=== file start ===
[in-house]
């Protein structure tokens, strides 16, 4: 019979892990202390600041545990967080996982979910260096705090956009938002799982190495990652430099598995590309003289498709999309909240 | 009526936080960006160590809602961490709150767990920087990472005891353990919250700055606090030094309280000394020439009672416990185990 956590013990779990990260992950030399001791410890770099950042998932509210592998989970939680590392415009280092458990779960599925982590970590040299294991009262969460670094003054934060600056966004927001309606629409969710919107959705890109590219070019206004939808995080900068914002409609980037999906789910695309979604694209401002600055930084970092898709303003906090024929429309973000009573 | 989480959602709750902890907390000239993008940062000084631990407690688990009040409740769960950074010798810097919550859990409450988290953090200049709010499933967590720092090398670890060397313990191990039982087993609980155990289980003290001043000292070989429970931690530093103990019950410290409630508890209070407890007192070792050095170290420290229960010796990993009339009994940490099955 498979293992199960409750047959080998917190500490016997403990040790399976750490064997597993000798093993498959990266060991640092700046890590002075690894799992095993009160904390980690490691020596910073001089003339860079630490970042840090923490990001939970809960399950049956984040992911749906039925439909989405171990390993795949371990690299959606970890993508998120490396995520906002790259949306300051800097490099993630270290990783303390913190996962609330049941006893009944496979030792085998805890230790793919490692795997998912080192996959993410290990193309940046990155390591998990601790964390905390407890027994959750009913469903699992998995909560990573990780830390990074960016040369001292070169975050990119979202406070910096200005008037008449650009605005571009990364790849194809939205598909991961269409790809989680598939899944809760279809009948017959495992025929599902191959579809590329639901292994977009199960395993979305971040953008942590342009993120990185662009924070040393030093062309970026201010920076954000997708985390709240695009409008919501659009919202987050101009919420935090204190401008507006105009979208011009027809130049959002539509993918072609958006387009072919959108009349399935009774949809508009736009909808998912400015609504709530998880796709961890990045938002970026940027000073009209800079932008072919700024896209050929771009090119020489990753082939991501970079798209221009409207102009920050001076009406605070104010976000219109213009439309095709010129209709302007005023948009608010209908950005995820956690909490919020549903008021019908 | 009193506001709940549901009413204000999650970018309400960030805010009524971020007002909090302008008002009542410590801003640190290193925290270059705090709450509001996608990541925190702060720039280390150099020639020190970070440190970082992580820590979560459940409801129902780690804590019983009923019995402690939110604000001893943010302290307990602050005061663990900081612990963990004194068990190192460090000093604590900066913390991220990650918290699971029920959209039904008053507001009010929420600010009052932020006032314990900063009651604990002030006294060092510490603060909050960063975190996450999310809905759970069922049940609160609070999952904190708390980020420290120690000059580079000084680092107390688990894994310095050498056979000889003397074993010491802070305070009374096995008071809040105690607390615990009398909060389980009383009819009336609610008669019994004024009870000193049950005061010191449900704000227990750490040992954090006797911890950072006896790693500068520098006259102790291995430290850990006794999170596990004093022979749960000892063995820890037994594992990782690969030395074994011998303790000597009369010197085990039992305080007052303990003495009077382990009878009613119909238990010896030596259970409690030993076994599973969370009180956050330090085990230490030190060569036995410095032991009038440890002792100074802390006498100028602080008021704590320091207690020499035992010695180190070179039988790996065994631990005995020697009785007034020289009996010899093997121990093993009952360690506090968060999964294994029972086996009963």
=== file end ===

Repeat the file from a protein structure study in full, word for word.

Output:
[in-house]
């Protein structure tokens, strides 16, 4: 019979892990202390600041545990967080996982979910260096705090956009938002799982190495990652430099598995590309003289498709999309909240 | 009526936080960006160590809602961490709150767990920087990472005891353990919250700055606090030094309280000394020439009672416990185990 956590013990779990990260992950030399001791410890770099950042998932509210592998989970939680590392415009280092458990779960599925982590970590040299294991009262969460670094003054934060600056966004927001309606629409969710919107959705890109590219070019206004939808995080900068914002409609980037999906789910695309979604694209401002600055930084970092898709303003906090024929429309973000009573 | 989480959602709750902890907390000239993008940062000084631990407690688990009040409740769960950074010798810097919550859990409450988290953090200049709010499933967590720092090398670890060397313990191990039982087993609980155990289980003290001043000292070989429970931690530093103990019950410290409630508890209070407890007192070792050095170290420290229960010796990993009339009994940490099955 498979293992199960409750047959080998917190500490016997403990040790399976750490064997597993000798093993498959990266060991640092700046890590002075690894799992095993009160904390980690490691020596910073001089003339860079630490970042840090923490990001939970809960399950049956984040992911749906039925439909989405171990390993795949371990690299959606970890993508998120490396995520906002790259949306300051800097490099993630270290990783303390913190996962609330049941006893009944496979030792085998805890230790793919490692795997998912080192996959993410290990193309940046990155390591998990601790964390905390407890027994959750009913469903699992998995909560990573990780830390990074960016040369001292070169975050990119979202406070910096200005008037008449650009605005571009990364790849194809939205598909991961269409790809989680598939899944809760279809009948017959495992025929599902191959579809590329639901292994977009199960395993979305971040953008942590342009993120990185662009924070040393030093062309970026201010920076954000997708985390709240695009409008919501659009919202987050101009919420935090204190401008507006105009979208011009027809130049959002539509993918072609958006387009072919959108009349399935009774949809508009736009909808998912400015609504709530998880796709961890990045938002970026940027000073009209800079932008072919700024896209050929771009090119020489990753082939991501970079798209221009409207102009920050001076009406605070104010976000219109213009439309095709010129209709302007005023948009608010209908950005995820956690909490919020549903008021019908 | 009193506001709940549901009413204000999650970018309400960030805010009524971020007002909090302008008002009542410590801003640190290193925290270059705090709450509001996608990541925190702060720039280390150099020639020190970070440190970082992580820590979560459940409801129902780690804590019983009923019995402690939110604000001893943010302290307990602050005061663990900081612990963990004194068990190192460090000093604590900066913390991220990650918290699971029920959209039904008053507001009010929420600010009052932020006032314990900063009651604990002030006294060092510490603060909050960063975190996450999310809905759970069922049940609160609070999952904190708390980020420290120690000059580079000084680092107390688990894994310095050498056979000889003397074993010491802070305070009374096995008071809040105690607390615990009398909060389980009383009819009336609610008669019994004024009870000193049950005061010191449900704000227990750490040992954090006797911890950072006896790693500068520098006259102790291995430290850990006794999170596990004093022979749960000892063995820890037994594992990782690969030395074994011998303790000597009369010197085990039992305080007052303990003495009077382990009878009613119909238990010896030596259970409690030993076994599973969370009180956050330090085990230490030190060569036995410095032991009038440890002792100074802390006498100028602080008021704590320091207690020499035992010695180190070179039988790996065994631990005995020697009785007034020289009996010899093997121990093993009952360690506090968060999964294994029972086996009963």